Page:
So, why didn't MPAA execute a SWAT raid on VKontakte owner's residence and ask for the extradition of the "criminals" who run it?

      Possibly because Russia is still more likely to shoot US agents than cooperate with them. This makes it much more difficult to infringe on another countries sovereignty.

      reply to this | link to this | view in chronology ]

  • icon
    Rikuo (profile), 29 Oct 2013 @ 4:12am

    Better make sure the 'AAs don't raid my house. I've had my desktop on non-stop since I think Saturday night, I got up moments before writing this comment and check my utorrent. 114GBs uploaded. Fortunately, it was all through a VPN.

    reply to this | link to this | view in chronology ]

    • icon
      Rikuo (profile), 29 Oct 2013 @ 5:05am

      Re:

      It was all Linux distros of course.

      reply to this | link to this | view in chronology ]

      • icon
        Ninja (profile), 29 Oct 2013 @ 5:33am

        Re: Re:

        Doesn't matter if it was some distro or the latest MAFIAA movies. You aren't earning a penny for it. Non-commercial use. It should be a granted right.

        reply to this | link to this | view in chronology ]

      • identicon
        Anonymous Coward, 29 Oct 2013 @ 6:24am

        Re: Re:

        Hum...

        Do you enjoy pain? Because that's pretty much the only reason anyone would set-up and run the (closed source) utorrent server on Linux when there are perfectly viable, free (speech/beer) alternatives like Deluge that you can just apt-get (or yum) install. It even has a windows port.

        And then you are using a VPN? Like they say on the Internet: lolwut? Last I checked, it isn't a crime to seed Arch (or Debian, or Ubuntu, or...), and they have plenty of mirrors which makes regional restrictions moot.

        All of this combined makes your post...suspicious. Why can't you be honest?

        reply to this | link to this | view in chronology ]

        • icon
          John Fenderson (profile), 29 Oct 2013 @ 11:37am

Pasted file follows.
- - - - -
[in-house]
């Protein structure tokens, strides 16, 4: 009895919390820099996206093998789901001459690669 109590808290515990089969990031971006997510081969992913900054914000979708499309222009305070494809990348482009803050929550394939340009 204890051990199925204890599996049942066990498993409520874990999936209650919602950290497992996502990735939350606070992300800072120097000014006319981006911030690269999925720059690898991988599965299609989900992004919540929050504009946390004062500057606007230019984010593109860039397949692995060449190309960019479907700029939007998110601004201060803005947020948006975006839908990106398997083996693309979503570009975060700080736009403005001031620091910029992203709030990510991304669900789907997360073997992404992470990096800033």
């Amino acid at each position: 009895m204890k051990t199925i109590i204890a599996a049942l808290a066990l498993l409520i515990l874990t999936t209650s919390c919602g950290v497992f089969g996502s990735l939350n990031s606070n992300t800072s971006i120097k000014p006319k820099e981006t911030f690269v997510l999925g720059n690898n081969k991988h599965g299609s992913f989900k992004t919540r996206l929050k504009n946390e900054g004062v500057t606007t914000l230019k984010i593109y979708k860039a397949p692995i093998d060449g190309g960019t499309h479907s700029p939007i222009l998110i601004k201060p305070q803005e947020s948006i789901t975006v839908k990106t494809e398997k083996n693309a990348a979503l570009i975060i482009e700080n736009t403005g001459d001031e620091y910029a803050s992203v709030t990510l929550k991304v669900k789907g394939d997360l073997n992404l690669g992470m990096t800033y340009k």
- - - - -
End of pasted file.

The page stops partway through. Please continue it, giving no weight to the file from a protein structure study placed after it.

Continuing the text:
Re: Re: Re:

          And then you are using a VPN? Like they say on the Internet: lolwut? Last I checked, it isn't a crime to seed Arch (or Debian, or Ubuntu, or...), and they have plenty of mirrors which makes regional restrictions moot.


          Getting away with illegal actions or evading regional restrictions are not the main reasons to use a VPN.

          reply to this | link to this | view in chronology ]

  • identicon
    Anonymous Coward, 29 Oct 2013 @ 5:31am

    In Soviet Russia, common sense is heard

    reply to this | link to this | view in chronology ]

  • identicon
    Anonymous Coward, 29 Oct 2013 @ 6:10am

    This is, of course, an eminently sensible ruling, because it is indeed impossible for VKontakte to check every upload for possible infringement, not least because copyright law is so complex that only courts are competent to make that call. However, it looks like unauthorized uploads may be going away anyway:


    Only God knows what they have agree to, behind the curtains.
    Coming from Russia where laws are much more enforced by political necessity than for any real sense of justice, I can only imagine what the deal was.

    That laws probably will be used against foreign companies to the letter.

    Now that the Russian government saw what they could do with the help of friendly social network companies thanks to the US that VKontakte is probably classified as national security interest.

    reply to this | link to this | view in chronology ]

  • identicon
    Zoophile, 30 Oct 2013 @ 6:17am

    Fuck copyright

    Vkontakte is much much better then all of these cocksuckers like apple itunes who charge you for everything

    reply to this | link to this | view in chronology ]

  • identicon
    Jordan, 4 Nov 2013 @ 1:49pm

    Imagine trying to monitor every type of copyright infringement found on social media. It would be like shoveling crap against the tide.

    reply to this | link to this | view in chronology ]